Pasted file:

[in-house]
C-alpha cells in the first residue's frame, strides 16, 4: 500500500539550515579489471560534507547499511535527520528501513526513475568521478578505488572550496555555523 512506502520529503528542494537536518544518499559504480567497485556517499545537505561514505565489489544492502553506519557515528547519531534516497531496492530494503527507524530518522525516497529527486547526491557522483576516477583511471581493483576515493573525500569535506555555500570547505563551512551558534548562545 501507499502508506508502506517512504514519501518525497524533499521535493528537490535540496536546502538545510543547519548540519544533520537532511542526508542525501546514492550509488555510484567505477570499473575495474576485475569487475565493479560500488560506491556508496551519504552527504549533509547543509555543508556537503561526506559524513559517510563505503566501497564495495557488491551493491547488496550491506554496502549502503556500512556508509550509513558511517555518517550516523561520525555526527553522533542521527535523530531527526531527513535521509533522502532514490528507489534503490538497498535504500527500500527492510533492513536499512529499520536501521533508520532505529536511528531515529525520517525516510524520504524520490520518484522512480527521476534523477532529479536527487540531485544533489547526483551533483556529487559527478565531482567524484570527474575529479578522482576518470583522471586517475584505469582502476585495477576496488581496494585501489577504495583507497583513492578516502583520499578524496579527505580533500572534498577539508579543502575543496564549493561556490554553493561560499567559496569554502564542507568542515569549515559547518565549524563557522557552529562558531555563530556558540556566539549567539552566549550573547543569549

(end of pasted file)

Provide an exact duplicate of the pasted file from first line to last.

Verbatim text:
[in-house]
C-alpha cells in the first residue's frame, strides 16, 4: 500500500539550515579489471560534507547499511535527520528501513526513475568521478578505488572550496555555523 512506502520529503528542494537536518544518499559504480567497485556517499545537505561514505565489489544492502553506519557515528547519531534516497531496492530494503527507524530518522525516497529527486547526491557522483576516477583511471581493483576515493573525500569535506555555500570547505563551512551558534548562545 501507499502508506508502506517512504514519501518525497524533499521535493528537490535540496536546502538545510543547519548540519544533520537532511542526508542525501546514492550509488555510484567505477570499473575495474576485475569487475565493479560500488560506491556508496551519504552527504549533509547543509555543508556537503561526506559524513559517510563505503566501497564495495557488491551493491547488496550491506554496502549502503556500512556508509550509513558511517555518517550516523561520525555526527553522533542521527535523530531527526531527513535521509533522502532514490528507489534503490538497498535504500527500500527492510533492513536499512529499520536501521533508520532505529536511528531515529525520517525516510524520504524520490520518484522512480527521476534523477532529479536527487540531485544533489547526483551533483556529487559527478565531482567524484570527474575529479578522482576518470583522471586517475584505469582502476585495477576496488581496494585501489577504495583507497583513492578516502583520499578524496579527505580533500572534498577539508579543502575543496564549493561556490554553493561560499567559496569554502564542507568542515569549515559547518565549524563557522557552529562558531555563530556558540556566539549567539552566549550573547543569549